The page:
I will be sharing some of the goals with you in future editions, but it is worth noting that the advent of measurable goals for the Foundation came at a propitious time. RI President K.R. Ravindran is a proponent of key performance indicators (KPIs) for the work of Rotarians in leadership positions, and the new measurable goals made it much easier to develop some KPIs for our regional Rotary Foundation coordinators and endowment/major gift advisers. The KPIs are still an experiment, and they will need refinement and development, but they are a step in the right direction as we try to take a longer look ahead each year!

Ray Klinginsmith
Chair Rotary Foundation 2014-15


Ian H.S. Riseley, of the Rotary Club of Sandringham, Victoria, Australia, is the selection of the Nominating Committee for President of Rotary International in 2017-18. He will become the president-nominee on 1 October if no other candidates challenge him.

Riseley says that meaningful partnerships with corporations and other organizations are crucial to Rotary’s future.

“We have the programs and personnel and others have available resources,” says Riseley. “Doing good in the world is everyone’s goal. We must learn from the experience of the polio eradication program to maximize our public awareness exposure for future partnerships.”

Riseley is a practicing accountant and principal of Ian Riseley and Co., which specializes in advising local and international businesses, and has a strong interest in international affairs. He received the AusAID Peacebuilder Award from the Australian government in 2002 in recognition of his work in Timor-Leste. He also received the Order of Australia medal in 2006 for service to the Australian community.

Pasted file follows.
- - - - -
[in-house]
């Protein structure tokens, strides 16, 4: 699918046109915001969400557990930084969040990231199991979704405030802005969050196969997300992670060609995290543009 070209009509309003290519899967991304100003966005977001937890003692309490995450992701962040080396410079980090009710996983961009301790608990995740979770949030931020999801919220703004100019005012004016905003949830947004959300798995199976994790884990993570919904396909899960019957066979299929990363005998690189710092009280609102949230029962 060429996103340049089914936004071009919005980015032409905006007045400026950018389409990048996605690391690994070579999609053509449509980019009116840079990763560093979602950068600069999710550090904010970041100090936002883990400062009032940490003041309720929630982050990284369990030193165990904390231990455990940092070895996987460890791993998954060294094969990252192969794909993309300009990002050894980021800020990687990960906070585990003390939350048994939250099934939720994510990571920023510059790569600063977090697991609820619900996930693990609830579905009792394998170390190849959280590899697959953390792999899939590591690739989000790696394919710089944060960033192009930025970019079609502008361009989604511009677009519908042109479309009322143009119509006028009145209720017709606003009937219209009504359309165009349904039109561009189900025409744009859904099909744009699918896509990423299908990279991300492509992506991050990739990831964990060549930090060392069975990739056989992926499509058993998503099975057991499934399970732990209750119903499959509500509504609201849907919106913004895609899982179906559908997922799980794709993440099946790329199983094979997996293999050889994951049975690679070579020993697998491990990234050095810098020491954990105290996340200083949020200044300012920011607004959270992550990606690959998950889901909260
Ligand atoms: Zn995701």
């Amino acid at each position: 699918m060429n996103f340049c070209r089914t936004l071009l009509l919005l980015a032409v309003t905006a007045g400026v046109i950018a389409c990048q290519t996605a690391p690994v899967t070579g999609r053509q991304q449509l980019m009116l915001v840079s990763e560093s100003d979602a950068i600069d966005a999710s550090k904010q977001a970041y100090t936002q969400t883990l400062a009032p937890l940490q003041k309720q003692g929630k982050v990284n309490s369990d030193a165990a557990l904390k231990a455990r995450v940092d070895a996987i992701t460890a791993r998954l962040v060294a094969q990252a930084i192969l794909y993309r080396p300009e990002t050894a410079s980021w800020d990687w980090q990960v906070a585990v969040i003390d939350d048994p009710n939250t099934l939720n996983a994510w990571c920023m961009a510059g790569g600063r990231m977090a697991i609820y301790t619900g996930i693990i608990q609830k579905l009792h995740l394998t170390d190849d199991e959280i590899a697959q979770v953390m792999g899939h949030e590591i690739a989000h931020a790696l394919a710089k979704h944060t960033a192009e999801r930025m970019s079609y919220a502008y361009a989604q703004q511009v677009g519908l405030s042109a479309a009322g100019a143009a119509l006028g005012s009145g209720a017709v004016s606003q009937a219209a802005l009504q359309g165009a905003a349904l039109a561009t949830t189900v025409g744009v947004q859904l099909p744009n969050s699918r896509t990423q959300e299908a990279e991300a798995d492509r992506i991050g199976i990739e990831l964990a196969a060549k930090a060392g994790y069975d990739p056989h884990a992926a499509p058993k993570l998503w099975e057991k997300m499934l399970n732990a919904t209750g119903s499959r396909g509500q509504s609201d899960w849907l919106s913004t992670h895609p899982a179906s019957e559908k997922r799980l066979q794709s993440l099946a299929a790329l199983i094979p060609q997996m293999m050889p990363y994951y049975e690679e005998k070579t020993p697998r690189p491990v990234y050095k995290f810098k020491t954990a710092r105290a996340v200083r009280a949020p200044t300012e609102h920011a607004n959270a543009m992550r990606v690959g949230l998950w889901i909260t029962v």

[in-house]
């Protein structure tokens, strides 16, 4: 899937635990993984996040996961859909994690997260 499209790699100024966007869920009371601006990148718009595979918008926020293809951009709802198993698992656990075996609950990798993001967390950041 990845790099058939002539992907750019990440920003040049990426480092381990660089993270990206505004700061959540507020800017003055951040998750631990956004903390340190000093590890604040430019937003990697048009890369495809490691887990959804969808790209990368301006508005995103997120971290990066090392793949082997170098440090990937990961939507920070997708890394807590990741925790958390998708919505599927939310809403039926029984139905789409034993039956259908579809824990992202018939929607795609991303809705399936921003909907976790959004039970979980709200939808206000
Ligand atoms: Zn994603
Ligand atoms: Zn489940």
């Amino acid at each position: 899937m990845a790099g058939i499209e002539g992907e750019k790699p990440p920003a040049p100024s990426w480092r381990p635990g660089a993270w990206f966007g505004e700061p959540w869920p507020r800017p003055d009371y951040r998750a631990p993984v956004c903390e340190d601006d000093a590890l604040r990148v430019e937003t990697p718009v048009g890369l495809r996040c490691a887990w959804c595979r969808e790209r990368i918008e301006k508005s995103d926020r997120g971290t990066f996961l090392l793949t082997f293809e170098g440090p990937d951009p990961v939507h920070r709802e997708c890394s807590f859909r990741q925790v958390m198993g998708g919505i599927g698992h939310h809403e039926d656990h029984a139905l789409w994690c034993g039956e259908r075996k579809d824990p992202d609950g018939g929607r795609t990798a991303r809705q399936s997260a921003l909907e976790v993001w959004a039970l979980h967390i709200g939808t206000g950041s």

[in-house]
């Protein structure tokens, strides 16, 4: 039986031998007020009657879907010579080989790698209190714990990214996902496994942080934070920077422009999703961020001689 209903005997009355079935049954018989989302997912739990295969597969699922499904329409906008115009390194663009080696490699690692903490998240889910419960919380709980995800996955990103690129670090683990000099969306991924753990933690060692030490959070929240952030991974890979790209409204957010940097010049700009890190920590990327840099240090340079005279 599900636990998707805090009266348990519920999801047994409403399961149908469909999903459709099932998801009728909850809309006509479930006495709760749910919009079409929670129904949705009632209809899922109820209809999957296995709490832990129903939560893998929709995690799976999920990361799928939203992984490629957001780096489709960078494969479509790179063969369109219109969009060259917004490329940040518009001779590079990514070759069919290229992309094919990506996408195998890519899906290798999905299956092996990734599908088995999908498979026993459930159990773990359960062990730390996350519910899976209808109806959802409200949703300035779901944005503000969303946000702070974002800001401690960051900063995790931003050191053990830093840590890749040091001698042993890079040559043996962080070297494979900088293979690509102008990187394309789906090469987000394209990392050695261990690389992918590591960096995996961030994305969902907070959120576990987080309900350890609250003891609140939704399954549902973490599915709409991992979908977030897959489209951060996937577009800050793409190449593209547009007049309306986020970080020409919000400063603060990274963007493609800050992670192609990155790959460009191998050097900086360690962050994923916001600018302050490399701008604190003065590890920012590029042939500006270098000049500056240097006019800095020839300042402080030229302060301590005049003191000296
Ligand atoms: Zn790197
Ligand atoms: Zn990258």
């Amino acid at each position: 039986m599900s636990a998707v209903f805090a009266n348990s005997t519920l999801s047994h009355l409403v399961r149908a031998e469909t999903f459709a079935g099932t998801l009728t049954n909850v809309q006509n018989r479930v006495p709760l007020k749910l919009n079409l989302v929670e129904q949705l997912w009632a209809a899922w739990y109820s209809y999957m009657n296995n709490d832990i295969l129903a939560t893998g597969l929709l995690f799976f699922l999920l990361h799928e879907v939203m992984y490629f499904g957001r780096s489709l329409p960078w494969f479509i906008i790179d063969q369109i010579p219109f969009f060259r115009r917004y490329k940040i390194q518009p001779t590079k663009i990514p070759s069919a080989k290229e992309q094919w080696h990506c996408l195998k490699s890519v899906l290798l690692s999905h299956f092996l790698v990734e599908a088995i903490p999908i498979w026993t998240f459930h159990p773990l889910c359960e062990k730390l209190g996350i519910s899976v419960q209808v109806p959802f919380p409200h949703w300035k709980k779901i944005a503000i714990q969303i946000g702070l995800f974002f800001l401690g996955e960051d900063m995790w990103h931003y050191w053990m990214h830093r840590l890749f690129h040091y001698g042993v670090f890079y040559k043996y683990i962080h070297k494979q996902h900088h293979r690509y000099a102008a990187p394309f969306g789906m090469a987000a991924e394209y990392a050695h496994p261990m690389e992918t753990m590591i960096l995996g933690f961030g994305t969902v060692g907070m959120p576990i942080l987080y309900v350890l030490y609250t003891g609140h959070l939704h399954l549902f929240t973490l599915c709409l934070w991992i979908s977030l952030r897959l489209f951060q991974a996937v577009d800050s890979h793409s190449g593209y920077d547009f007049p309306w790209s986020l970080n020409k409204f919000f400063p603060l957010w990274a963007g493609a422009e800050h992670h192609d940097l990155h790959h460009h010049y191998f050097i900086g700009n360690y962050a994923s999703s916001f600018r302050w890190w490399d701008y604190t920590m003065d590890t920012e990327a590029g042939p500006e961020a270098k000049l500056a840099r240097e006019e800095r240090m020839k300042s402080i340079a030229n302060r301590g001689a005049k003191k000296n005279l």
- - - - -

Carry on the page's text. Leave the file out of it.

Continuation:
“Governments see Rotary as positive representatives of a civil society,” he says. “We should work with them to advocate for peace and conflict resolution, just as we are advocating for polio eradication.”

A member since 1978, Riseley has served Rotary as treasurer, director, trustee, RI Board Executive Committee member, task force member, committee member and chair, and district governor.

He is also a former member of the Australian Polio Eradication Private Sector Campaign and a recipient of The Rotary Foundation’s Service Award for a Polio-Free World. He and his wife, Juliet, are Multiple Paul Harris Fellows, Major Donors, and Bequest Society members.

The Nominating Committee’s members are Ann-Britt Åsebol, Rotary Club of Falun-Kopparvågen, Sweden; John T. Blount, Rotary Club of Sebastopol, California, USA; Hee-Byung Chae, Rotary Club of Seoul West, Seoul, Korea; Serge Gouteyron, Rotary Club of Valenciennes-Denain aérodrome Nord, France; Frederick W. Hahn Jr., Rotary Club of Independence, Missouri, USA; Stuart B. Heal, Rotary Club of Cromwell, New Zealand; Paul Knyff, Rotary Club of Weesp (Vechtstreek-Noord), Netherlands; Masahiro Kuroda, Rotary Club of Hachinohe South, Aomori, Japan; Anne L. Matthews (chair), Rotary Club of Columbia East, South Carolina, USA; Michael D. McCullough, Rotary Club of Trenton, Michigan, USA; David D. Morgan, Rotary Club of Porthcawl, Mid Glamorgan, Wales; Gideon M. Peiper, Rotary Club of Ramat Hasharon, Israel; José Alfredo Sepúlveda, Rotary Club of Pachuca Plata, Hidalgo, Mexico; P.C. Thomas, Rotary Club of Nilgiris West, Tamil Nadu, India; Alceu Antimo Vezozzo, Rotary Club of Curitiba, Paraná, Brazil; and C. Grant Wilkins, Rotary Club of Denver, Colorado, USA.

Source: Ryan Hyland, Rotary International


Dr Dipak R. Sarbadhikari
PP RC Calcutta, RID 3291
Curator Rotary Archives


Dr Dipak R. Sarbadhikari
PP RC Calcutta, RID 3291, India